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As I understand, if a monarch died before his heir reached adulthood, the heir would still become a king or queen regardless of age, but the country would be temporarily governed by a regent. I want to know, whether an underage monarch could wield some amount of political power.

For example, would a boy king's opinion be taken into account when appointing a regent, or what could happen if the king disagreed with the regent's decision. Also, how much personal freedom did young monarchs have? Without any living relatives, would anyone have the authority to force them to study or punish them for bad behaviour?

This question is generally about medieval Europe, but if there are any good examples from other times and places, I would be glad to hear them too.

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    This question is broad in both time and geography; there will be a temptation to close- HOWEVER, uniart888 is a new contributor and we have the opportunity to be welcoming. Perhaps we could provide examples of child monarchs with authority and child monarchs and suggestions for further research? Perhaps an expert opinion about the probability? This is the kind of question that is very difficult to do preliminary research, and I think H:SE ought to be very good at this. – Mark C. Wallace Jan 23 at 13:10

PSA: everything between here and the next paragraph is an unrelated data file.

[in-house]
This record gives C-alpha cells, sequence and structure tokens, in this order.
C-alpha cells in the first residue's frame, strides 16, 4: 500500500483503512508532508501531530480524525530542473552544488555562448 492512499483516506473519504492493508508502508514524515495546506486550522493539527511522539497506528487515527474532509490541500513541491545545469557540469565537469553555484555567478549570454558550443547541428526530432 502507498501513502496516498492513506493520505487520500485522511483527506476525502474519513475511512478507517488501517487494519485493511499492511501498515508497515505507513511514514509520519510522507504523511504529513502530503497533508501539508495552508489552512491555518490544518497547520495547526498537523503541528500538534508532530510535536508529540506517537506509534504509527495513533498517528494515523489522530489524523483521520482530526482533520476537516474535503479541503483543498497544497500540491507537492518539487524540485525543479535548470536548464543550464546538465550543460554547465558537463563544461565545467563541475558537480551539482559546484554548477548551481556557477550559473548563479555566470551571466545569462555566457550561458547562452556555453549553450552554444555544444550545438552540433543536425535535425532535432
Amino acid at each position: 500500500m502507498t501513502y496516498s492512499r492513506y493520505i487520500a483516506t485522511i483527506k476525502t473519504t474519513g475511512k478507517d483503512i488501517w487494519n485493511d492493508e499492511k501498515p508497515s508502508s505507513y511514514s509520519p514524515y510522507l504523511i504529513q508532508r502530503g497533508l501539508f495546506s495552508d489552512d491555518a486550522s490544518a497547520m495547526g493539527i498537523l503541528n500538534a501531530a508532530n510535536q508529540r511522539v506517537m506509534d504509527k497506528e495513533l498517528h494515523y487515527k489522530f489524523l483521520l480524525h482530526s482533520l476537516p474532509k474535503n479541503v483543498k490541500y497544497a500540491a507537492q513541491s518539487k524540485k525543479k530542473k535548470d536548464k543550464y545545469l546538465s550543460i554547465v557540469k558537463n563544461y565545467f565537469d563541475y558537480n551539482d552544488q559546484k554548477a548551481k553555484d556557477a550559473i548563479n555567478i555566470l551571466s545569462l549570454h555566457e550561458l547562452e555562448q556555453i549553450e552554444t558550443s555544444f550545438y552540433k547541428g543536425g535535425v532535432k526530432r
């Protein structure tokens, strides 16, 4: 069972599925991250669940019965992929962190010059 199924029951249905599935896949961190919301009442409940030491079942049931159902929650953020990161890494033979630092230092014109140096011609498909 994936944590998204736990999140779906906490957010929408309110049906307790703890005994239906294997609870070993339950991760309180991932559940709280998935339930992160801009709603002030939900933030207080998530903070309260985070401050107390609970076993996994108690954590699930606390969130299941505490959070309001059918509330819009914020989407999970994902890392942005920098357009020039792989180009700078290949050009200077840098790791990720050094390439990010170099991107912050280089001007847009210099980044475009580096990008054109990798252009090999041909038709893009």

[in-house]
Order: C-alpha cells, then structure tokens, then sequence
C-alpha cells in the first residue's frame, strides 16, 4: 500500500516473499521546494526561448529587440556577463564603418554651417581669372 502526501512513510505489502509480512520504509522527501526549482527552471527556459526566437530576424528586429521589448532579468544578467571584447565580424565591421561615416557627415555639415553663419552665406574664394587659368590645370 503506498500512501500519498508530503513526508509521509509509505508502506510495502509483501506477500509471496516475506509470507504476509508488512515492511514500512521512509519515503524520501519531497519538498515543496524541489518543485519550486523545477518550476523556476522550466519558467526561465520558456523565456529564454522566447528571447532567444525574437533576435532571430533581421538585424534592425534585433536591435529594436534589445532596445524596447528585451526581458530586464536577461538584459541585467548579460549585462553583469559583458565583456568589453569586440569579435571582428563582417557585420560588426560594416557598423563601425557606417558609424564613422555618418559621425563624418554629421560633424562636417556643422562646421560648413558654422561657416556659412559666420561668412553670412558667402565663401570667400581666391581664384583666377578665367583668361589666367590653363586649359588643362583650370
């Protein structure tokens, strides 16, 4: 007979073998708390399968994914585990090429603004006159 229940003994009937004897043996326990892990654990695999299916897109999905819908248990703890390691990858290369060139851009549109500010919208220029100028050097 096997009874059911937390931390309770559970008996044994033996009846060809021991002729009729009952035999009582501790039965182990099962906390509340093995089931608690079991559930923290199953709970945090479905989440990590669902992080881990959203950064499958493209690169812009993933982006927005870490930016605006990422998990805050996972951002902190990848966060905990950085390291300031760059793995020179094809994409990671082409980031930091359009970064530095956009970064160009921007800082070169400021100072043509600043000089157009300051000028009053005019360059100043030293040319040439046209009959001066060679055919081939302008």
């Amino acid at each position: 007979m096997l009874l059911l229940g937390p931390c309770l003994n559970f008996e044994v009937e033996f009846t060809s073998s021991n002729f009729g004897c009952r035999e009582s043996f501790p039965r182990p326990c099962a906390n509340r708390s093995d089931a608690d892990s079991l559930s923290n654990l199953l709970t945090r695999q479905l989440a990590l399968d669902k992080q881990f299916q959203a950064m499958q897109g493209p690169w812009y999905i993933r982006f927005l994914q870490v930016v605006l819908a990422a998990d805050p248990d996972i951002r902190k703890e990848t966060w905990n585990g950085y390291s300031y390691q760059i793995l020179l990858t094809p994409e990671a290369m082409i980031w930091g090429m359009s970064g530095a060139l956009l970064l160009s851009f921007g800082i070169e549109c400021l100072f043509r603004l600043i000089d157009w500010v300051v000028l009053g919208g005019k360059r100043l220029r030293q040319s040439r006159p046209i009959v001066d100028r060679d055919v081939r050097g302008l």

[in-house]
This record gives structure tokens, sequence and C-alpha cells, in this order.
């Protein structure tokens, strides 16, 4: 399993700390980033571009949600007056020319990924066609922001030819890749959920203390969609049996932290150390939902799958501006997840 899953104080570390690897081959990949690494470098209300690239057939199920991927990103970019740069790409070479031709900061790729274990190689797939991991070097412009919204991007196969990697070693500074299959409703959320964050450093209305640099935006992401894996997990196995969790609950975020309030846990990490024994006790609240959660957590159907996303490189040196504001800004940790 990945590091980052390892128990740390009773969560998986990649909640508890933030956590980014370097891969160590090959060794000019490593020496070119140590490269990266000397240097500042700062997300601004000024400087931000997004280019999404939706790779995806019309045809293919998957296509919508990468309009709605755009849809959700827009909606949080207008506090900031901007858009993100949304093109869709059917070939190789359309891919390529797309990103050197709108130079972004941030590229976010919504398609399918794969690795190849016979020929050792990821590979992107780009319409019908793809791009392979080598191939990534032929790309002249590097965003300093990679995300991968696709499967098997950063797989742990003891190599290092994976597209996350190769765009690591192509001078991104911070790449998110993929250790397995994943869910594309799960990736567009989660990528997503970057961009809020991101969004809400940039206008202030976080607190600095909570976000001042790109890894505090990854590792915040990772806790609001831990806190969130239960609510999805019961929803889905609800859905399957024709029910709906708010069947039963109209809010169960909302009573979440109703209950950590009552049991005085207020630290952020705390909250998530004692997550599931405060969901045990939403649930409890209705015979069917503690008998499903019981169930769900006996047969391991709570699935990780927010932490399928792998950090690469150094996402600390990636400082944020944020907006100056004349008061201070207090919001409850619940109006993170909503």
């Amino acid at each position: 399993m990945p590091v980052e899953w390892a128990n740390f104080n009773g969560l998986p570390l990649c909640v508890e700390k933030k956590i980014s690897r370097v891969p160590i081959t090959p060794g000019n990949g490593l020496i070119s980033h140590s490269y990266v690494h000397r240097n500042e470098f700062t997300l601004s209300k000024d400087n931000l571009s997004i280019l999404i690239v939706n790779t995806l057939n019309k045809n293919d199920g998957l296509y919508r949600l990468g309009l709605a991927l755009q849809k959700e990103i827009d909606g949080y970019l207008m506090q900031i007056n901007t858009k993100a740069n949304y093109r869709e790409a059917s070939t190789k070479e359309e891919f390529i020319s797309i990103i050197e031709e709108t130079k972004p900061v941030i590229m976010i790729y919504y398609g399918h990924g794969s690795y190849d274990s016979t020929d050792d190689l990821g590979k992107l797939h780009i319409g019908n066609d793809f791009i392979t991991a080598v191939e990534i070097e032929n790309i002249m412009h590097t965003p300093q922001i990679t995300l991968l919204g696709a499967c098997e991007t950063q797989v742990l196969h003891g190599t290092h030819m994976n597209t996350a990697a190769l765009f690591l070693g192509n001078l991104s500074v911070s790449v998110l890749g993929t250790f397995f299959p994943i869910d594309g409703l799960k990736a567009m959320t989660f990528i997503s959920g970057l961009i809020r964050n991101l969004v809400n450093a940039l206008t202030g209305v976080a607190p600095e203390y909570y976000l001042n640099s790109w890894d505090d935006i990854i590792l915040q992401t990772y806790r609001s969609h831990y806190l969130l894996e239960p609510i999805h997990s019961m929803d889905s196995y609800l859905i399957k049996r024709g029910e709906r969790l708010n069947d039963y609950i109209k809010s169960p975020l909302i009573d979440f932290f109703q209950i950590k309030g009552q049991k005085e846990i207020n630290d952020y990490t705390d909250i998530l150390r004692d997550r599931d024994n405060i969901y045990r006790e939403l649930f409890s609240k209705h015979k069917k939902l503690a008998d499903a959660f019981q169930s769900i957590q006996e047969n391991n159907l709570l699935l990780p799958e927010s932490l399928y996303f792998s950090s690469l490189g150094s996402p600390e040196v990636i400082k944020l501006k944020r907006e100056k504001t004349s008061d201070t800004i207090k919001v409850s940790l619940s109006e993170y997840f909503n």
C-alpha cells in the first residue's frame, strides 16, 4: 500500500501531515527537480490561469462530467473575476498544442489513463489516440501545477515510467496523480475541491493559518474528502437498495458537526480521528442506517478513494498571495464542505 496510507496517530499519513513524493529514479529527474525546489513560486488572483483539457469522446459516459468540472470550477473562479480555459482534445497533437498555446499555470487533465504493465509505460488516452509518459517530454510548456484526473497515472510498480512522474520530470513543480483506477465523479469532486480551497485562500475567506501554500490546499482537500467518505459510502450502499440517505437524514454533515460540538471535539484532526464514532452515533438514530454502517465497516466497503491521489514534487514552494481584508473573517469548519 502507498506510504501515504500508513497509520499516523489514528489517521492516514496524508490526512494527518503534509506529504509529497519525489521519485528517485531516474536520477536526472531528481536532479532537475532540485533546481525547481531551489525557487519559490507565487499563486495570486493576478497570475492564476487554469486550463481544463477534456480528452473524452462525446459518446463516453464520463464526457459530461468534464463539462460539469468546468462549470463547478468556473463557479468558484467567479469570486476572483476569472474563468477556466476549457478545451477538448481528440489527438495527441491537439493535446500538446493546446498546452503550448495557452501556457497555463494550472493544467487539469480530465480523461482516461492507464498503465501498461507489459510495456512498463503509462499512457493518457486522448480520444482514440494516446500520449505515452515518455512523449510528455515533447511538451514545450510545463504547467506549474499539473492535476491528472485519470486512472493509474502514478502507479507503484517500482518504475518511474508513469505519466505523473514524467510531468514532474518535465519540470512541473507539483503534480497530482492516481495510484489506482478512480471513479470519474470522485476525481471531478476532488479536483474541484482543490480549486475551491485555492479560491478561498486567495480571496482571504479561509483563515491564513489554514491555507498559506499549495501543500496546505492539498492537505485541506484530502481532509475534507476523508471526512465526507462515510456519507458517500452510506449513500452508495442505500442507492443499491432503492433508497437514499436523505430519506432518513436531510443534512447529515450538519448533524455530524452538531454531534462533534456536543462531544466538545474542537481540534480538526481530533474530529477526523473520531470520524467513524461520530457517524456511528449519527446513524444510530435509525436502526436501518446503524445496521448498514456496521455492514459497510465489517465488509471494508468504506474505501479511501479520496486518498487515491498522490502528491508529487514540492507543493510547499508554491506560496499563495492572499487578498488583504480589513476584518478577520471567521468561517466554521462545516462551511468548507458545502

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    This is too broad at the moment. The middle ages spanned a thousand years and Europe is a big place, with great variations in law and tradition across time and geography. Without being privy to the private conversations involving infant monarchs and their courts it's difficult to know if, generally, their views were taken into consideration. – Steve Bird Jan 23 at 13:15
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    @SteveBird can you suggest a refinement to the question that would help OP to understand the problem better? Is there a country or time that the question could focus on that would result in some high quality answers? – Mark C. Wallace Jan 23 at 13:28
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    It's not really an answer, more of an anecdote. Louis XIV was whipped as a child and even during his mother's regency. – MakorDal Jan 23 at 13:53
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    How does one differentiate a monarch from their crown? – Samuel Russell Jan 24 at 8:10
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Very broad question in both time and space. I'm going to offer a handwave summary, and then point out some research avenues.

OP appears to make the assumption that when the monarch died, the child would become the monarch -this is not a universal assumption. To my mind this restricts the question to the later medieval period; that may help to refine the question. (My impression is that succession protocol was less well defined in the early Medieval period; I associate automatic succession with the late Medieval period. I don't have the time to support that impression right now, and I'm open to correction).

Handwave summary